Rethinking Domestic Violence: The Social Work and Probation Response

By Audrey Mullender | Go to book overview

Chapter 9

The men who abuse

What kind of intervention in groups?

Thus far, this book has clearly established men’s responsibility for the grave and protracted abuse of large numbers of women in all sectors of society and throughout the world. It has also shown how this abuse causes untold suffering to the children who live with it and is often linked with direct child abuse. Given that we know this enormous harm is being perpetrated by men, it seems an indictment that, in the past, there has been so little concern or direct intervention focused on violent men. Now, this is beginning to alter. The $64,000 question is being asked in Britain: can anything effective be done to help, persuade or require these men to change their unacceptable behaviours and attitudes?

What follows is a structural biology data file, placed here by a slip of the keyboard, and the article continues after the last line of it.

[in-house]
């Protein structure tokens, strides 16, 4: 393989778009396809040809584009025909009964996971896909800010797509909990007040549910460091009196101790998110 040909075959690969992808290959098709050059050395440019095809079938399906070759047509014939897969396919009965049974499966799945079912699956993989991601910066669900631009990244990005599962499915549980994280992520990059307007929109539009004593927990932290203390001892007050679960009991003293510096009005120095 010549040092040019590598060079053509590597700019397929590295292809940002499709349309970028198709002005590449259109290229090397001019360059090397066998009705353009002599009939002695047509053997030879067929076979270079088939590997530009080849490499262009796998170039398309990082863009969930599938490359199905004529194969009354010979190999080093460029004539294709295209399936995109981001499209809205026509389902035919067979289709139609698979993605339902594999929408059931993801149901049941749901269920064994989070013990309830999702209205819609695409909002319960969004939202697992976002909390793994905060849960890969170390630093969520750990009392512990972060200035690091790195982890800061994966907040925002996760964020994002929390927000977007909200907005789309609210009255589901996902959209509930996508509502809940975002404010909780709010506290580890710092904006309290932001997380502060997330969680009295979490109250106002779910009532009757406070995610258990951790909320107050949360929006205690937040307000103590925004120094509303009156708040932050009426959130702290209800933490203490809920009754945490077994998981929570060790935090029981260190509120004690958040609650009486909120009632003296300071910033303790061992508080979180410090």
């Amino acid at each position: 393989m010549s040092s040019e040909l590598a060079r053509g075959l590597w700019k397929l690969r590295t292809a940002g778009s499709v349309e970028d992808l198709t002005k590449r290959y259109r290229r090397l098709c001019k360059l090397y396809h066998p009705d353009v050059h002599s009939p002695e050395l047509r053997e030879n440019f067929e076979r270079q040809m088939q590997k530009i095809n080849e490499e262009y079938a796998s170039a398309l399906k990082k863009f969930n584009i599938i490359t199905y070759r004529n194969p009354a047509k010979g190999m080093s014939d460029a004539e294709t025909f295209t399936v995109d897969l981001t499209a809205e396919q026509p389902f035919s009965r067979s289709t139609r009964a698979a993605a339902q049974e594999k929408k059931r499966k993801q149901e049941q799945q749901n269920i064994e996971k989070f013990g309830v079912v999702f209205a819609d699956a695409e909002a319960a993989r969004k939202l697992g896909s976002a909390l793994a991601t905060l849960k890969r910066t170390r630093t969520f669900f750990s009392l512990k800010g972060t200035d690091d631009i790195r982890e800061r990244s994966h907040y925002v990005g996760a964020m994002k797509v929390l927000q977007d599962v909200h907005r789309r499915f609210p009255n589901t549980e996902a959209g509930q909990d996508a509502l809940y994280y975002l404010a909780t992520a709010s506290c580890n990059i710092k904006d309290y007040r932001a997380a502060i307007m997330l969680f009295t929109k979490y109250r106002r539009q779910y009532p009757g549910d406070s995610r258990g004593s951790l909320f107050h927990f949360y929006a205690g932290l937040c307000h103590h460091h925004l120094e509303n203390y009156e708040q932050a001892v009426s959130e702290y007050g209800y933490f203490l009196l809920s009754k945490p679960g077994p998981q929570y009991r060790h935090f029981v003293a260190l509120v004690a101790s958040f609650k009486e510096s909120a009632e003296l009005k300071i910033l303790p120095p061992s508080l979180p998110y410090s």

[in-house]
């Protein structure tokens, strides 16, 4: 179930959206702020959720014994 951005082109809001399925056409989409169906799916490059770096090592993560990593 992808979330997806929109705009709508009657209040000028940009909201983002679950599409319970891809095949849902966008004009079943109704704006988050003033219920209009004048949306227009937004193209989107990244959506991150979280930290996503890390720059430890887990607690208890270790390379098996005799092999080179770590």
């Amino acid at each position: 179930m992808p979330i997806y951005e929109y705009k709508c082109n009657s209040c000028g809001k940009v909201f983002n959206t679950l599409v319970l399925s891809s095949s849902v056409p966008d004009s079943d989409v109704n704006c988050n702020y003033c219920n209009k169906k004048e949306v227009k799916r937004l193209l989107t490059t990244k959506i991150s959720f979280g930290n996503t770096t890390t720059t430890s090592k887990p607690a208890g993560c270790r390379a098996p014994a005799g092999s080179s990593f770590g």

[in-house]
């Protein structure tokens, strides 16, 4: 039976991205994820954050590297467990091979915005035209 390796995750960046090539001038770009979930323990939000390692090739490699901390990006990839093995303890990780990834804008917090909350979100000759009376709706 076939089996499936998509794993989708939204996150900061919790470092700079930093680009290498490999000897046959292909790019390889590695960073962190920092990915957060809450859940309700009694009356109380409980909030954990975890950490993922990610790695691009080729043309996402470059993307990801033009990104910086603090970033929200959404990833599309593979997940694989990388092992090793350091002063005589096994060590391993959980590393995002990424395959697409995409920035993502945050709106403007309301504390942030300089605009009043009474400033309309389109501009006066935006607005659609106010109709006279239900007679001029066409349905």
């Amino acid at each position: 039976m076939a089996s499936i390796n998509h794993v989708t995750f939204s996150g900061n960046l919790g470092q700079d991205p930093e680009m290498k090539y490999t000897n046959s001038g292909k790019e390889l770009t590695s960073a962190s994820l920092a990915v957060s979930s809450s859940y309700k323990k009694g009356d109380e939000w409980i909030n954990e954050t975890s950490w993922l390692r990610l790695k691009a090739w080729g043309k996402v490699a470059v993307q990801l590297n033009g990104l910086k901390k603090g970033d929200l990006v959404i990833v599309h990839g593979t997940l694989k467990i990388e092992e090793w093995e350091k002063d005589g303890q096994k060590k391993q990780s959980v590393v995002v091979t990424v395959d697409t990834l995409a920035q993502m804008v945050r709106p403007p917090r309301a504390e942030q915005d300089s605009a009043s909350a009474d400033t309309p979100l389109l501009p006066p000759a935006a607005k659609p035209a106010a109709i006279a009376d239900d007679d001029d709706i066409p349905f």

There are practical as well as ethical reasons for seeking such solutions. The criminal justice system is arresting and prosecuting increasing numbers of abusive men (though still only a tiny proportion of those who constitute the problem), in line with the decision to regard domestic violence as a crime like any other (see, for example, Home Department et al., 1993, Cm 2269, para. 76 and Chapter 1, this volume), and consequently a greater range of disposals is needed to deal with them. Courts welcome more constructive sentencing options and, as a bonus, may learn more about domestic abuse through utilising them (Smith, 1989, p.70). Women may be more inclined to pursue incidents through the criminal justice system if they believe this will lead to treatment for their abusers (ibid., citing Canadian sources: Sinclair, 1985 and MacLeod, 1987). Probation officers in England and Wales, social workers in Scotland, workers in men’s projects throughout the UK, and academic observers (Dominelli et al. 1995) also feel that something should be done about men who abuse and reabuse in the same or sequential relationships. As a result, practitioners are increasingly establishing groups and projects to which abusers can be sent by professional colleagues, by the courts, and/or by their own volition. Government backing has been given to a continuation and cautious increase of probation and related work with perpetrators, and to work with abusers in prisons (Home Department et al., 1993, Cm 2269, paras 71 and 76-7, though see below for a discussion of problems with the model suggested).

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